Can employers require job applicants to undergo medical exams?
Every job is different. Some jobs require employees to sit at a desk all day, while some jobs require employees to be on their feet. Some employees must spend their days lifting heavy objects or carrying heavy loads. And since each job is different, the physical qualifications needed for each job vary as well. In trying to ensure that employees have the requisite physical capabilities, can an employer require a job applicant to undergo a medical exam as a condition of employment? As usual – it depends. Simply put, it all comes down to whether the applicant is required to undergo the test before or after a job offer is made.
In California, an employer may require an applicant to take a medical exam AFTER an offer of employment has been made. It is legal to condition the job offer on the results of the exam, provided the following factors are met:
· The exam must be job related and consistent with business necessity.
· The same exam must be given to all entering employees in the same job category.
· Exam results must kept on separate forms and treated as confidential medical records.
· Any individual who would be disqualified by the results is allowed to submit independent medical opinions before a final decision is made (CA Comm. Rules Title 2 Sec. 7294.2).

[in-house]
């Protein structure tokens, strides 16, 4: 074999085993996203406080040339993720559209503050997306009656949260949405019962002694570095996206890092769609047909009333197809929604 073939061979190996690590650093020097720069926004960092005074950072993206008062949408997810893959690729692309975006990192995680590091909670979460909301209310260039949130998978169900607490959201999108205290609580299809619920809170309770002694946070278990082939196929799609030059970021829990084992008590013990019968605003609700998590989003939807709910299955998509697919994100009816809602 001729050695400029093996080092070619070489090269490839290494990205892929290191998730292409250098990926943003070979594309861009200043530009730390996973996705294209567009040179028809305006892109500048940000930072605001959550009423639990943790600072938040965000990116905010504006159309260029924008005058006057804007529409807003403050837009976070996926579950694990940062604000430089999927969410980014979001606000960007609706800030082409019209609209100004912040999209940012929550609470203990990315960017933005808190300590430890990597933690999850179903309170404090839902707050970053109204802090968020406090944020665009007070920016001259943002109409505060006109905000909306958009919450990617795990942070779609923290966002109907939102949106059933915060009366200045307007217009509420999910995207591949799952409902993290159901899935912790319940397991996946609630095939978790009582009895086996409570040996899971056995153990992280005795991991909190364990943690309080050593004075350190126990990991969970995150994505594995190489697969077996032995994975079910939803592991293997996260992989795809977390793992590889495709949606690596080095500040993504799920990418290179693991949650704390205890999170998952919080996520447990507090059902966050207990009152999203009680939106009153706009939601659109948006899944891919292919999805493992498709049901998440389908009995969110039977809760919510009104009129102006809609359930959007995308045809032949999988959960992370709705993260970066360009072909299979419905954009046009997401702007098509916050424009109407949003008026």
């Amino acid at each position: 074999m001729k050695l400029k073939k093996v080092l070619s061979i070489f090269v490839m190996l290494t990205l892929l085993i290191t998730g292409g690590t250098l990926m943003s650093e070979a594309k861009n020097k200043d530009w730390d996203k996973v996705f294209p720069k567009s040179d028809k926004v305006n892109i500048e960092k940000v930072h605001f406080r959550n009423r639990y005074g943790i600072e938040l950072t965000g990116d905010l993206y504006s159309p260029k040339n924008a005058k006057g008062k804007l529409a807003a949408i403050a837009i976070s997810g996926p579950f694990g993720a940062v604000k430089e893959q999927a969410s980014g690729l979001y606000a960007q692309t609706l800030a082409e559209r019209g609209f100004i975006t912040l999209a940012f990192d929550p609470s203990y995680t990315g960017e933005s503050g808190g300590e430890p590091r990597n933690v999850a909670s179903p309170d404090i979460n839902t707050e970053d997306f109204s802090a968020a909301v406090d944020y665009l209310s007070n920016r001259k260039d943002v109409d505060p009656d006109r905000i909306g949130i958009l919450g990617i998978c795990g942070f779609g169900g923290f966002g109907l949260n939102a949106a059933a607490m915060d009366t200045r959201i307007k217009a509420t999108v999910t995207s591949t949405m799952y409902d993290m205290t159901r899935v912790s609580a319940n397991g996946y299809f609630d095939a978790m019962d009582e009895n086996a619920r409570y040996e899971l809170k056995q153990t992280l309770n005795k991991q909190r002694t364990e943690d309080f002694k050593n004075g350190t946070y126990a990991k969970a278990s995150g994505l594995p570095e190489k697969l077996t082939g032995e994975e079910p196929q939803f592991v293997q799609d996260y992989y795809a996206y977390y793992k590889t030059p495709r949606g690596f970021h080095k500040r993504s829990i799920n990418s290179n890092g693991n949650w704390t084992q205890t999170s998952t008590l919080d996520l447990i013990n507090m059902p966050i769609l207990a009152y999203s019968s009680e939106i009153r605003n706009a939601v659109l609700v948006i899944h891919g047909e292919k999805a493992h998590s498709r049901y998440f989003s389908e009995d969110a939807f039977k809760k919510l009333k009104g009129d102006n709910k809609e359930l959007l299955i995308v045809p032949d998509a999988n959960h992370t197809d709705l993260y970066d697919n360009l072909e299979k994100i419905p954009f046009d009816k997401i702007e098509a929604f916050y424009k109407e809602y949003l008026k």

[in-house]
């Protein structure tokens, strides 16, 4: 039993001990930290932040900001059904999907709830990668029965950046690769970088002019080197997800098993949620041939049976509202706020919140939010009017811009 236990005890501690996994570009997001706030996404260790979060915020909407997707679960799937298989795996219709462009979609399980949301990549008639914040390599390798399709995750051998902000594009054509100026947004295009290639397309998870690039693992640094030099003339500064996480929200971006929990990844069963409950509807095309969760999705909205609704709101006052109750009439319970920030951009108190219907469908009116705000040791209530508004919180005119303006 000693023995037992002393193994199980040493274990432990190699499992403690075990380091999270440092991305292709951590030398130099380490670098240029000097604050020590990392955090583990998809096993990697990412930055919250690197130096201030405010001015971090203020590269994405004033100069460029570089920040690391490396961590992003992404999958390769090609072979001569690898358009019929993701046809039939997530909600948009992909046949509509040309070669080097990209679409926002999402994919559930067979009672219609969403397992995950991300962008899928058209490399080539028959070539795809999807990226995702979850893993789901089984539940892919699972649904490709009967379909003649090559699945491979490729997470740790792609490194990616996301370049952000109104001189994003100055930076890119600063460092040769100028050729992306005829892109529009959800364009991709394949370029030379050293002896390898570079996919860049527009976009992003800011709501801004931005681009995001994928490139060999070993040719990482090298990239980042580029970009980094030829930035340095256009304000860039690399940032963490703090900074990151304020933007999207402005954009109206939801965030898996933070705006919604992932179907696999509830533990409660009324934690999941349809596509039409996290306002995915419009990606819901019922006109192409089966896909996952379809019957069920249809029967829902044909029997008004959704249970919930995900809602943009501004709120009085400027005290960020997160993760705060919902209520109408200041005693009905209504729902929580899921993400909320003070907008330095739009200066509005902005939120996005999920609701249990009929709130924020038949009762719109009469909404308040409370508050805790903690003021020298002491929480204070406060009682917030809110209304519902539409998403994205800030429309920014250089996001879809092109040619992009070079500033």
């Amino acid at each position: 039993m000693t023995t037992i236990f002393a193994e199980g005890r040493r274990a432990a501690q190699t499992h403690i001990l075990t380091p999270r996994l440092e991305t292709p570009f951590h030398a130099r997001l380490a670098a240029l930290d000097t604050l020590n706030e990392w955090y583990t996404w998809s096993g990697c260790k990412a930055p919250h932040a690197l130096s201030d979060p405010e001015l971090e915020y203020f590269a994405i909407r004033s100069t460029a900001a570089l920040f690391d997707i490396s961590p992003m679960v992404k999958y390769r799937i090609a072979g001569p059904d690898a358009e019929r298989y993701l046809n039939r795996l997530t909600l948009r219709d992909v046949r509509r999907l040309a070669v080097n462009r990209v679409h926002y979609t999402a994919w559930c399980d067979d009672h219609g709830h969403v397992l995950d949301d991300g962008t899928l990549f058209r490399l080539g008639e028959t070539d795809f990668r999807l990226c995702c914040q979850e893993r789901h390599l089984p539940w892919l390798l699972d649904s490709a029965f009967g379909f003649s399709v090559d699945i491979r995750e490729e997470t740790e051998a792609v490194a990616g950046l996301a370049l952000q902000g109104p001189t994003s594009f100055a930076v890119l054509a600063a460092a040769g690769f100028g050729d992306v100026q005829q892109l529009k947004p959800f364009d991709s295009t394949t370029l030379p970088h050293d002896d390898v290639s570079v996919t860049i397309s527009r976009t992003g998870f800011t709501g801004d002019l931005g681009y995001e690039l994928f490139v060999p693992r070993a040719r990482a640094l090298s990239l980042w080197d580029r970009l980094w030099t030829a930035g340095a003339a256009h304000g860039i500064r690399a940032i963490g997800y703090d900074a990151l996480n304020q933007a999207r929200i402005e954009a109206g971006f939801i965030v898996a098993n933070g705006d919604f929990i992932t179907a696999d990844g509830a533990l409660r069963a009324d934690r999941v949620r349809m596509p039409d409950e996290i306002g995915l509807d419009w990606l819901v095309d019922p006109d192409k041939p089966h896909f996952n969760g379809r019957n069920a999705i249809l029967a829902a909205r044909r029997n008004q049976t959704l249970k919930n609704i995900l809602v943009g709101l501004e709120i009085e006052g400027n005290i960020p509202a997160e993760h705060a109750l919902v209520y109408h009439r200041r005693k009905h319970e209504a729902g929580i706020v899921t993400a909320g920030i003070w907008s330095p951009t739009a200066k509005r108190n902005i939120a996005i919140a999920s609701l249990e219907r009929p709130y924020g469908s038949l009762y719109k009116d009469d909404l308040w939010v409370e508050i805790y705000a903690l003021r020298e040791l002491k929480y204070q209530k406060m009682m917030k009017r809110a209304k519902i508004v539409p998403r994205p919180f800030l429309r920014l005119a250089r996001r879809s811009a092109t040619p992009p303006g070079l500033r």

The Federal law (ADA) is similar:
· An employer may NOT ask a job applicant to answer medical questions or take a medical exam before making a job offer.
· An employer may ask a job applicant whether they can perform the job and how they would perform the job.
· The law allows an employer to condition a job offer on the applicant answering certain medical questions or successfully passing a medical exam, but only if all new employees in the same job have to answer the questions or take the exam.
In most situations, employers will not need job applicants to undergo a medical exam before they begin working. But there remain numerous industries where a medical exam would be a necessity in the job offer process. If your company falls into the latter category, make sure you comply with both the state and Federal requirements listed above.
This article is for education and information purposes only; it should not be construed as legal advice. If you have an employment law question for inclusion in a future article, contact Brett T. Abbott at Gubler & Abbott ([email protected]). For specific employment law advice or other legal assistance, contact Gubler & Abbott , (559) 625-9600, 1110 N. Chinowth St., Visalia, CA 93291 (www.thecalifornialawyers.com).